Almost all objects can be made into silhouettes, but some are better than others. Choose a subject with a strong and recognizable shape. Make it quite interesting and can hold the interest of viewers who see your picture. Silhouettes cannot draw the subject’s color, texture and tone to make it attractive. So for the subject you only need to concentrate on the shape. Do not choose the shape of the subject that in the silhouette looks vague, as it is not recognized where the shape of the head, hands, feet, etc.

Turn off the camera flash

Make sure your camera is not in Auto or Program mode, which in that mode will turn on flash automatically when the camera detects a lack of light. As I said before, leave the subject consequently dark / less light. Because in this trick our concentration on the subject is no longer in the lighting but in the shape of the subject as attractive as possible in the silhouette image. If indeed you are not good at operating a camera other than auto mode, then the solution will be explained below.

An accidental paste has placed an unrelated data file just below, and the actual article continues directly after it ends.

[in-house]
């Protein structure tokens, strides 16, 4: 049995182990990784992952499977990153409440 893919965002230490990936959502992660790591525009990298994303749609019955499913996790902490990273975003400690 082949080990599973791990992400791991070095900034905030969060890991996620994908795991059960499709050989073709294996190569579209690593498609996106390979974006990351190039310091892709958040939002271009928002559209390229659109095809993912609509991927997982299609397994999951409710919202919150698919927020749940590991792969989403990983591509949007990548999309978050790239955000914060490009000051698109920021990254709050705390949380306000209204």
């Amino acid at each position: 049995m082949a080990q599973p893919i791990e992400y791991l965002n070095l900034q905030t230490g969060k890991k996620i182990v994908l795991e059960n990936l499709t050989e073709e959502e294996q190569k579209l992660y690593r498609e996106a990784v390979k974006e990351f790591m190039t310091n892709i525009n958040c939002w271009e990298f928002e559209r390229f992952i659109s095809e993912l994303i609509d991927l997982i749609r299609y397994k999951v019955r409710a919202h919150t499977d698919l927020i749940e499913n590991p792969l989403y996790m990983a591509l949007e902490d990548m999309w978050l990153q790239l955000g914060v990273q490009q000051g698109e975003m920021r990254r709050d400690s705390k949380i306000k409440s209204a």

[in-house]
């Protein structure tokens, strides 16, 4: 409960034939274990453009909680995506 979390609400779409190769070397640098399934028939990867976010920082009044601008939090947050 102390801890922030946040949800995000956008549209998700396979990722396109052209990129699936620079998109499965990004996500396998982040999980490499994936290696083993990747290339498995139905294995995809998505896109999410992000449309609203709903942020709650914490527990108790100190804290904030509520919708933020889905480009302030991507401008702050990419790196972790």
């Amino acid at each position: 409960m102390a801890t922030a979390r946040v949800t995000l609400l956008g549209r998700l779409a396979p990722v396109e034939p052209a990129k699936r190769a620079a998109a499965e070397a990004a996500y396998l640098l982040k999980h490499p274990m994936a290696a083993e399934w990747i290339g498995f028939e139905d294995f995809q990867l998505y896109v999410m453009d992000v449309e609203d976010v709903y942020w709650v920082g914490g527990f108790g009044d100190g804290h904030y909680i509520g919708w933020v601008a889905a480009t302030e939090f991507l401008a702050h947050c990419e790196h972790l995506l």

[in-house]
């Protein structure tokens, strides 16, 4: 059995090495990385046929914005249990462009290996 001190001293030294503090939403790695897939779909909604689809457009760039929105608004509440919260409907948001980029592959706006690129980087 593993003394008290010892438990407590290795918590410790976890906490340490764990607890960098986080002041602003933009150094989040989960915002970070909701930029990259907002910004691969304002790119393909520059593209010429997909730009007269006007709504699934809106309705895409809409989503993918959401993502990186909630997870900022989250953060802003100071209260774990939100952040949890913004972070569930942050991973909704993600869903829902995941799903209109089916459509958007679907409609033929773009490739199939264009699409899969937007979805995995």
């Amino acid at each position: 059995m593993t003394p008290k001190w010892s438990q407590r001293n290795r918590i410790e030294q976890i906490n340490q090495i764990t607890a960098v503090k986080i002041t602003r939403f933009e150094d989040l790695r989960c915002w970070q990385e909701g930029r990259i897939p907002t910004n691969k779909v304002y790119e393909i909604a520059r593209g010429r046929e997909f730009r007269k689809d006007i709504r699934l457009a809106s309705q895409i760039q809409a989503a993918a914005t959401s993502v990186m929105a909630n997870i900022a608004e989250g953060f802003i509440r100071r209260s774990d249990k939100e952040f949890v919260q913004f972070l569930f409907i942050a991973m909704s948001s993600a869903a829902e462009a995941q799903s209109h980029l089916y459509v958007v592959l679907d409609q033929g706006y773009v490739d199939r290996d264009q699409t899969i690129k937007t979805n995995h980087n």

Photo Credit © Wilfredo Lumagbas Jr.

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Adjust The Light Correctly

So, instead of lighting up the front of your subject, inside the silhouette you need to make sure that there is more light shining in the background than the foreground in your scene. The perfect lighting for this is to place your subject in front of the sunset (sunset) or sunrise (sunrise). But actually lighting from other sources can also do this trick. The point is for this section, make sure you have set good lighting for the background and again don’t worry about lighting the subject.

Framing The Scene